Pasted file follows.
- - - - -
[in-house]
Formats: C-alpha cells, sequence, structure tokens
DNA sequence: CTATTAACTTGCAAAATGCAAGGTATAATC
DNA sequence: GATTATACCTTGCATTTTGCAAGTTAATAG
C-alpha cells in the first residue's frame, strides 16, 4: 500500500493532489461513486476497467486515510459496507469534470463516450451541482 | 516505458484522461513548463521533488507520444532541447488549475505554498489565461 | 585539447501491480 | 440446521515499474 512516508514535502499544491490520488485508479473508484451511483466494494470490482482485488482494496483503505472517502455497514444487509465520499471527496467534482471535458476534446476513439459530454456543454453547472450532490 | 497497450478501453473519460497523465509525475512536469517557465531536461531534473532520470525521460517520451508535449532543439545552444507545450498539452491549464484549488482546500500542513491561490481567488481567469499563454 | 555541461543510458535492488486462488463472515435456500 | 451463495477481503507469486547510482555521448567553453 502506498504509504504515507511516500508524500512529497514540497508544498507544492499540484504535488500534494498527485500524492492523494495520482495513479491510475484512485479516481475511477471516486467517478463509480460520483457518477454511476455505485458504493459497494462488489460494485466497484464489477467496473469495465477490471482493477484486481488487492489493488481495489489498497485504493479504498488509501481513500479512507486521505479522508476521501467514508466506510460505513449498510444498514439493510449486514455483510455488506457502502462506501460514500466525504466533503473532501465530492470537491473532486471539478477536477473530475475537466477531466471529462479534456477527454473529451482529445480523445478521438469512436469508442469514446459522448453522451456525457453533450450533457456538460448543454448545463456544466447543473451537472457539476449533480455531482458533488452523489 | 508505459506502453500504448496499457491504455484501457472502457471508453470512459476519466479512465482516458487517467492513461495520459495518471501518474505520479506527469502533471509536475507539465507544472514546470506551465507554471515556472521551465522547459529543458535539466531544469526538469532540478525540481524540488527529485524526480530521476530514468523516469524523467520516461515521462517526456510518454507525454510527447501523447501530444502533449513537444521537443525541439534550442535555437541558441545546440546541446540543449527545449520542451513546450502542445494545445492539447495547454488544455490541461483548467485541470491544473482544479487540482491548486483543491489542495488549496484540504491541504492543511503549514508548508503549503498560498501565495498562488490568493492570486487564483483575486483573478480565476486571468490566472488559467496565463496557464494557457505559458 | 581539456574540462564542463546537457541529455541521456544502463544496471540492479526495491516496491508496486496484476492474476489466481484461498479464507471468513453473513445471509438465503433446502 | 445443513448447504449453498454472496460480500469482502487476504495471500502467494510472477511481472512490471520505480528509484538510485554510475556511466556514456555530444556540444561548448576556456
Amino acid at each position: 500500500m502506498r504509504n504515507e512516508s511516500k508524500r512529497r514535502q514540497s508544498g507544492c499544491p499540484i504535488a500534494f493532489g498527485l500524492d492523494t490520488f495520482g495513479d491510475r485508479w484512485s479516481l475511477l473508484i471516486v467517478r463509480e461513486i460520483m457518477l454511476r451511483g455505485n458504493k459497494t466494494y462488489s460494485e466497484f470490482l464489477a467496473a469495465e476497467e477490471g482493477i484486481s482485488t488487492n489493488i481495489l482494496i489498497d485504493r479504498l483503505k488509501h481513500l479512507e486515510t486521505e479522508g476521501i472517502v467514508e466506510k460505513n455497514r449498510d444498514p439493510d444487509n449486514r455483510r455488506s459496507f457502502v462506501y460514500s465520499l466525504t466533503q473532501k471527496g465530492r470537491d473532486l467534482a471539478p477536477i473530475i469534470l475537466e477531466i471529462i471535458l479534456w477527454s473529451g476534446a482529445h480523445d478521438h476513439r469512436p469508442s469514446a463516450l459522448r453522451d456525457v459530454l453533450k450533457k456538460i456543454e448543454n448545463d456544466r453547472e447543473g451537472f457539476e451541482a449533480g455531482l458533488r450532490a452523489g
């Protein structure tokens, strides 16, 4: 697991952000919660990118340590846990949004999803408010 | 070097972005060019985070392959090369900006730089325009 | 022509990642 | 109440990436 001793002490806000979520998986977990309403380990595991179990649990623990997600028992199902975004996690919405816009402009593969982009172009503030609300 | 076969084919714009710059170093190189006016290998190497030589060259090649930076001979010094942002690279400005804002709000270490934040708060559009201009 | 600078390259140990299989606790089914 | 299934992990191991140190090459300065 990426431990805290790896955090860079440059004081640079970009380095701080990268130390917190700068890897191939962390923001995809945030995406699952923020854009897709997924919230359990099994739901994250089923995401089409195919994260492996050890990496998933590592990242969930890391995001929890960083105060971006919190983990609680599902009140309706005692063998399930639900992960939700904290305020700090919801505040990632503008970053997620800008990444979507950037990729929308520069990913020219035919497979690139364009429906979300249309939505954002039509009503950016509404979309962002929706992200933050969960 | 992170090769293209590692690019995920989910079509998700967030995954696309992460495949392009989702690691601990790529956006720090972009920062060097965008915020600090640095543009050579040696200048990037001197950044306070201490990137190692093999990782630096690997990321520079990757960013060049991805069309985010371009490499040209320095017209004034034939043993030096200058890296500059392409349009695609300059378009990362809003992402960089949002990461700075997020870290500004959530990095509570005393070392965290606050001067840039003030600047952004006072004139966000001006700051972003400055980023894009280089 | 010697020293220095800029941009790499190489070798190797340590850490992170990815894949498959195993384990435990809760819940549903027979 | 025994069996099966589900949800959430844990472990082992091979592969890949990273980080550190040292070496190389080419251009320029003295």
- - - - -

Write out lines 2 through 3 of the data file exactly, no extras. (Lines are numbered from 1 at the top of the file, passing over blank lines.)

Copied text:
Formats: C-alpha cells, sequence, structure tokens
DNA sequence: CTATTAACTTGCAAAATGCAAGGTATAATC